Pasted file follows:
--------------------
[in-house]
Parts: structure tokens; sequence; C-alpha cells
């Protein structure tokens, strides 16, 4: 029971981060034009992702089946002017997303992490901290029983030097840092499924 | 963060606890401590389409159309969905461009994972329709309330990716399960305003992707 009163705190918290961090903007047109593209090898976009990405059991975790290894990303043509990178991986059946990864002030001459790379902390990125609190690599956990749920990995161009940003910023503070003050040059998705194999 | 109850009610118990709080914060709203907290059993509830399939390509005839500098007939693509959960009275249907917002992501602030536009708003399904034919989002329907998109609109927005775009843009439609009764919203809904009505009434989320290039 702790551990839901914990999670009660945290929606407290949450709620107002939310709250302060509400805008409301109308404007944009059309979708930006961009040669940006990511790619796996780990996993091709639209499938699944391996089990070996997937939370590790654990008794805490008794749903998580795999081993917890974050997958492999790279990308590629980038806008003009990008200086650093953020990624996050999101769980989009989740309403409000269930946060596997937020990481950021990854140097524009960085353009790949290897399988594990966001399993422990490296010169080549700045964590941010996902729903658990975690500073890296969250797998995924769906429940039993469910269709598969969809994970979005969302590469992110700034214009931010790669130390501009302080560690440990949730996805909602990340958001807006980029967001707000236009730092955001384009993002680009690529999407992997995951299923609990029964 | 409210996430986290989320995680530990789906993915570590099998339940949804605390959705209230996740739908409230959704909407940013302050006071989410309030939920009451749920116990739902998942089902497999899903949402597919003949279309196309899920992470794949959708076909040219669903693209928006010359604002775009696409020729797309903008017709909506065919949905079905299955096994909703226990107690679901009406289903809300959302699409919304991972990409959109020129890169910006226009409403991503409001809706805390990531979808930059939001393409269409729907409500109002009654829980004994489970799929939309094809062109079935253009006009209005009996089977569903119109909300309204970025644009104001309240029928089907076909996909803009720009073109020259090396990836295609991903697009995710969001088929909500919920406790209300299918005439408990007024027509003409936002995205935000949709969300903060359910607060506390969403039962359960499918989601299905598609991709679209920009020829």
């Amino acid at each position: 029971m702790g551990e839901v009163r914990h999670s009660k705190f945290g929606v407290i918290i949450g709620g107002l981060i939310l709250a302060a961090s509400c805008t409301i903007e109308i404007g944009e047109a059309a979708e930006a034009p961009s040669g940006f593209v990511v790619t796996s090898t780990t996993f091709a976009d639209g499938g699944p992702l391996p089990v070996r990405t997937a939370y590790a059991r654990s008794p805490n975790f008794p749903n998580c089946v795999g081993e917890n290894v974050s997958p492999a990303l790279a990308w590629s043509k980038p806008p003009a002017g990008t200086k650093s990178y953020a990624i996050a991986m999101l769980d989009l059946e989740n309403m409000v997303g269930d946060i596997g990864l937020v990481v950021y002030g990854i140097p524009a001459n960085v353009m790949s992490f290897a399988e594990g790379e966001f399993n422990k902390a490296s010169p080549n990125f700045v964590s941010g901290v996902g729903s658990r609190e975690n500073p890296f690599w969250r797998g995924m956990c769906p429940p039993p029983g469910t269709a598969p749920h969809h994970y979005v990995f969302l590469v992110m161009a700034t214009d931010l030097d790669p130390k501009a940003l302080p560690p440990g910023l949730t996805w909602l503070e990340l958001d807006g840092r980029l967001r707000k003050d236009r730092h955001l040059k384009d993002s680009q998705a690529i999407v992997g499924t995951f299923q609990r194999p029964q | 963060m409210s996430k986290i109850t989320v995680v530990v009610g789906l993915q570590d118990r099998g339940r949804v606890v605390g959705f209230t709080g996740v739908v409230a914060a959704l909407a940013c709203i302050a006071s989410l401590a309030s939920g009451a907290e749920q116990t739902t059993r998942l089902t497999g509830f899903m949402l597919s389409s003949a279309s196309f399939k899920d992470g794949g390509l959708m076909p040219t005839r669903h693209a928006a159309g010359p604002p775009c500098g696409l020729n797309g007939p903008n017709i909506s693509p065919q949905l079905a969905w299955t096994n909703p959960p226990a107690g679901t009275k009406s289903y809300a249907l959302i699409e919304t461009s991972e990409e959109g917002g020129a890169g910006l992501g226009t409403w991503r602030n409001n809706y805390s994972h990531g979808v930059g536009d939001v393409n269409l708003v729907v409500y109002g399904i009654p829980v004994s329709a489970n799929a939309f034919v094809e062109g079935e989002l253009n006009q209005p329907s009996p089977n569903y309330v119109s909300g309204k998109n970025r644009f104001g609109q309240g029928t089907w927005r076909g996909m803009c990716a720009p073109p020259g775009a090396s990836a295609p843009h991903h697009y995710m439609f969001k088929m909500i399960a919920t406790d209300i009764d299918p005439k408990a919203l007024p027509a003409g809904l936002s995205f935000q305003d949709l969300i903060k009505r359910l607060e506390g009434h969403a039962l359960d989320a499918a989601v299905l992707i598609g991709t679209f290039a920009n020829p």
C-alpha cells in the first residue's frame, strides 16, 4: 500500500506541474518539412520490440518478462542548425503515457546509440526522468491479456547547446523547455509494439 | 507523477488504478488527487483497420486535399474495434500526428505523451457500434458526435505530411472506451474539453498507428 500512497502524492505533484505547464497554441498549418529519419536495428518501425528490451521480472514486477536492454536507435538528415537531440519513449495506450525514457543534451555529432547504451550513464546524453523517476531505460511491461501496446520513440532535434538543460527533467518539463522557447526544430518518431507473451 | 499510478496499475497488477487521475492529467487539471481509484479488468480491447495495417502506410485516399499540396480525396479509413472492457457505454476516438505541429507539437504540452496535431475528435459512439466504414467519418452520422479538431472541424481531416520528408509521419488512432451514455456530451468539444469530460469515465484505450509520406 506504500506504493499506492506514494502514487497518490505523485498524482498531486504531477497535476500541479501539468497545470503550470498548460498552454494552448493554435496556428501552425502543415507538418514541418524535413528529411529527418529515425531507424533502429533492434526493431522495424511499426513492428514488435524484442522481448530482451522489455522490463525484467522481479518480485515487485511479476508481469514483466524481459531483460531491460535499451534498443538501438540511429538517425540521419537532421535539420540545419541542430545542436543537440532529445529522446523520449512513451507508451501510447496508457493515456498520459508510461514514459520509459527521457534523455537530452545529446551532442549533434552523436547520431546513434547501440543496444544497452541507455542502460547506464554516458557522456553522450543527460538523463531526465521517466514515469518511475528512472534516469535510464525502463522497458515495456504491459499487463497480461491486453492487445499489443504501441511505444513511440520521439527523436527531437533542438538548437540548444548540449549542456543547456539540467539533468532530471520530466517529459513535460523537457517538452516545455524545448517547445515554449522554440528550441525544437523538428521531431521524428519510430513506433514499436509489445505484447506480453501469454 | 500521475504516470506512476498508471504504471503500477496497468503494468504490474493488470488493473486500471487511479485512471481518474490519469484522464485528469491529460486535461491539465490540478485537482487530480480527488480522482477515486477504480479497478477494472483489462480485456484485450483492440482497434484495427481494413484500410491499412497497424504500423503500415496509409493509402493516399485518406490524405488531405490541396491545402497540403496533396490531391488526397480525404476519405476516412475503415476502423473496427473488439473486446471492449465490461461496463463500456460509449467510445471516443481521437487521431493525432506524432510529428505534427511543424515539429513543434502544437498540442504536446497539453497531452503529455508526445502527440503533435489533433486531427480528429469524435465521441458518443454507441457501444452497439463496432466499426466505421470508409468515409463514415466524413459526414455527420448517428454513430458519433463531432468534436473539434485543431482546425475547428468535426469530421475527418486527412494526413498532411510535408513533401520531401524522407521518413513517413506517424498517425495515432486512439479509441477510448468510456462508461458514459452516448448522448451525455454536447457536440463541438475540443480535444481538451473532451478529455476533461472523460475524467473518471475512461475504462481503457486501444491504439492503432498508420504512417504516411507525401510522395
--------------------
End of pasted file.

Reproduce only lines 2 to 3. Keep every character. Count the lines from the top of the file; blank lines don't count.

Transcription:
Parts: structure tokens; sequence; C-alpha cells
């Protein structure tokens, strides 16, 4: 029971981060034009992702089946002017997303992490901290029983030097840092499924 | 963060606890401590389409159309969905461009994972329709309330990716399960305003992707 009163705190918290961090903007047109593209090898976009990405059991975790290894990303043509990178991986059946990864002030001459790379902390990125609190690599956990749920990995161009940003910023503070003050040059998705194999 | 109850009610118990709080914060709203907290059993509830399939390509005839500098007939693509959960009275249907917002992501602030536009708003399904034919989002329907998109609109927005775009843009439609009764919203809904009505009434989320290039 702790551990839901914990999670009660945290929606407290949450709620107002939310709250302060509400805008409301109308404007944009059309979708930006961009040669940006990511790619796996780990996993091709639209499938699944391996089990070996997937939370590790654990008794805490008794749903998580795999081993917890974050997958492999790279990308590629980038806008003009990008200086650093953020990624996050999101769980989009989740309403409000269930946060596997937020990481950021990854140097524009960085353009790949290897399988594990966001399993422990490296010169080549700045964590941010996902729903658990975690500073890296969250797998995924769906429940039993469910269709598969969809994970979005969302590469992110700034214009931010790669130390501009302080560690440990949730996805909602990340958001807006980029967001707000236009730092955001384009993002680009690529999407992997995951299923609990029964 | 409210996430986290989320995680530990789906993915570590099998339940949804605390959705209230996740739908409230959704909407940013302050006071989410309030939920009451749920116990739902998942089902497999899903949402597919003949279309196309899920992470794949959708076909040219669903693209928006010359604002775009696409020729797309903008017709909506065919949905079905299955096994909703226990107690679901009406289903809300959302699409919304991972990409959109020129890169910006226009409403991503409001809706805390990531979808930059939001393409269409729907409500109002009654829980004994489970799929939309094809062109079935253009006009209005009996089977569903119109909300309204970025644009104001309240029928089907076909996909803009720009073109020259090396990836295609991903697009995710969001088929909500919920406790209300299918005439408990007024027509003409936002995205935000949709969300903060359910607060506390969403039962359960499918989601299905598609991709679209920009020829």